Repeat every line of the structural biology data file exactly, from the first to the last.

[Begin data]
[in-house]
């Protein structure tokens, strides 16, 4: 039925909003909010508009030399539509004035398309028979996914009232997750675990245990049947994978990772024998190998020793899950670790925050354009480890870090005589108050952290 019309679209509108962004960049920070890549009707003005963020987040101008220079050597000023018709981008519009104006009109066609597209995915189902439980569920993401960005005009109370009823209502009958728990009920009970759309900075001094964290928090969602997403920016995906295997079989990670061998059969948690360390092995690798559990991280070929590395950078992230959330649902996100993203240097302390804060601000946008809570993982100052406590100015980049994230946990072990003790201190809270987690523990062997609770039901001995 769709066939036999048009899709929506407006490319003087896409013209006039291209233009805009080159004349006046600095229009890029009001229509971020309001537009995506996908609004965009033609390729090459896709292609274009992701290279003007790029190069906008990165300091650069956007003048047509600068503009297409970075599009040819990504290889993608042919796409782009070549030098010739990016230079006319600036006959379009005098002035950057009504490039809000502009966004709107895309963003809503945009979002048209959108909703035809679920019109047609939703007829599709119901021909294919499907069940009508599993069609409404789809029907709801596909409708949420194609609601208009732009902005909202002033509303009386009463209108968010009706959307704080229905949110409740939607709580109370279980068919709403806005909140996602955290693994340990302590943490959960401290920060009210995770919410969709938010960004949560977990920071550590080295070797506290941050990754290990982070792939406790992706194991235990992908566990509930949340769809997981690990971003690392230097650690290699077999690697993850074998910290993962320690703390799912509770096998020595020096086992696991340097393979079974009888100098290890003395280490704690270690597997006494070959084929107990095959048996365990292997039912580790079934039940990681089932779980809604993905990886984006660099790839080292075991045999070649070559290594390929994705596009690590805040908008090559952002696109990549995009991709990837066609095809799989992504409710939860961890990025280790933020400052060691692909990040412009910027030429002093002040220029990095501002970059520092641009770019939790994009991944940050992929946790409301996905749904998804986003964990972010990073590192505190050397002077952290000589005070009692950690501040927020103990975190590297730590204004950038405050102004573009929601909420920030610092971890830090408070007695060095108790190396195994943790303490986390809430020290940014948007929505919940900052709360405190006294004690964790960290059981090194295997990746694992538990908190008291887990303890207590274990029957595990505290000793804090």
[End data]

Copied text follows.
[in-house]
């Protein structure tokens, strides 16, 4: 039925909003909010508009030399539509004035398309028979996914009232997750675990245990049947994978990772024998190998020793899950670790925050354009480890870090005589108050952290 019309679209509108962004960049920070890549009707003005963020987040101008220079050597000023018709981008519009104006009109066609597209995915189902439980569920993401960005005009109370009823209502009958728990009920009970759309900075001094964290928090969602997403920016995906295997079989990670061998059969948690360390092995690798559990991280070929590395950078992230959330649902996100993203240097302390804060601000946008809570993982100052406590100015980049994230946990072990003790201190809270987690523990062997609770039901001995 769709066939036999048009899709929506407006490319003087896409013209006039291209233009805009080159004349006046600095229009890029009001229509971020309001537009995506996908609004965009033609390729090459896709292609274009992701290279003007790029190069906008990165300091650069956007003048047509600068503009297409970075599009040819990504290889993608042919796409782009070549030098010739990016230079006319600036006959379009005098002035950057009504490039809000502009966004709107895309963003809503945009979002048209959108909703035809679920019109047609939703007829599709119901021909294919499907069940009508599993069609409404789809029907709801596909409708949420194609609601208009732009902005909202002033509303009386009463209108968010009706959307704080229905949110409740939607709580109370279980068919709403806005909140996602955290693994340990302590943490959960401290920060009210995770919410969709938010960004949560977990920071550590080295070797506290941050990754290990982070792939406790992706194991235990992908566990509930949340769809997981690990971003690392230097650690290699077999690697993850074998910290993962320690703390799912509770096998020595020096086992696991340097393979079974009888100098290890003395280490704690270690597997006494070959084929107990095959048996365990292997039912580790079934039940990681089932779980809604993905990886984006660099790839080292075991045999070649070559290594390929994705596009690590805040908008090559952002696109990549995009991709990837066609095809799989992504409710939860961890990025280790933020400052060691692909990040412009910027030429002093002040220029990095501002970059520092641009770019939790994009991944940050992929946790409301996905749904998804986003964990972010990073590192505190050397002077952290000589005070009692950690501040927020103990975190590297730590204004950038405050102004573009929601909420920030610092971890830090408070007695060095108790190396195994943790303490986390809430020290940014948007929505919940900052709360405190006294004690964790960290059981090194295997990746694992538990908190008291887990303890207590274990029957595990505290000793804090």